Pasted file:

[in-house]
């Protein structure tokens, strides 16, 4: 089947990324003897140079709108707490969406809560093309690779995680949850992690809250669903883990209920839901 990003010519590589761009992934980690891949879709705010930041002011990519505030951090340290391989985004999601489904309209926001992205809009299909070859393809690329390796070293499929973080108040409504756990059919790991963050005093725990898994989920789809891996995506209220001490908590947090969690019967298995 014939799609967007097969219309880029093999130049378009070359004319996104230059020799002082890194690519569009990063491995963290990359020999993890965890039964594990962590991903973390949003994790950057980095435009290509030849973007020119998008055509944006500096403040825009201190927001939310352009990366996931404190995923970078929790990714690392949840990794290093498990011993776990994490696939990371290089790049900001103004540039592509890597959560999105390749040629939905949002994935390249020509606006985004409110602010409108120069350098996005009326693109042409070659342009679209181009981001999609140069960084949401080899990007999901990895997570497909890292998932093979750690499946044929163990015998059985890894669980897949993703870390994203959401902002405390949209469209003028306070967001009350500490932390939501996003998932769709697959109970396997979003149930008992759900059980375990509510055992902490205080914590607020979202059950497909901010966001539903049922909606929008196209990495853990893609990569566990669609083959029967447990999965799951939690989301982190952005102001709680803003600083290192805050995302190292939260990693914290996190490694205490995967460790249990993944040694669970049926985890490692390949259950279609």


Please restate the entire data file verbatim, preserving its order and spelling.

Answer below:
[in-house]
């Protein structure tokens, strides 16, 4: 089947990324003897140079709108707490969406809560093309690779995680949850992690809250669903883990209920839901 990003010519590589761009992934980690891949879709705010930041002011990519505030951090340290391989985004999601489904309209926001992205809009299909070859393809690329390796070293499929973080108040409504756990059919790991963050005093725990898994989920789809891996995506209220001490908590947090969690019967298995 014939799609967007097969219309880029093999130049378009070359004319996104230059020799002082890194690519569009990063491995963290990359020999993890965890039964594990962590991903973390949003994790950057980095435009290509030849973007020119998008055509944006500096403040825009201190927001939310352009990366996931404190995923970078929790990714690392949840990794290093498990011993776990994490696939990371290089790049900001103004540039592509890597959560999105390749040629939905949002994935390249020509606006985004409110602010409108120069350098996005009326693109042409070659342009679209181009981001999609140069960084949401080899990007999901990895997570497909890292998932093979750690499946044929163990015998059985890894669980897949993703870390994203959401902002405390949209469209003028306070967001009350500490932390939501996003998932769709697959109970396997979003149930008992759900059980375990509510055992902490205080914590607020979202059950497909901010966001539903049922909606929008196209990495853990893609990569566990669609083959029967447990999965799951939690989301982190952005102001709680803003600083290192805050995302190292939260990693914290996190490694205490995967460790249990993944040694669970049926985890490692390949259950279609």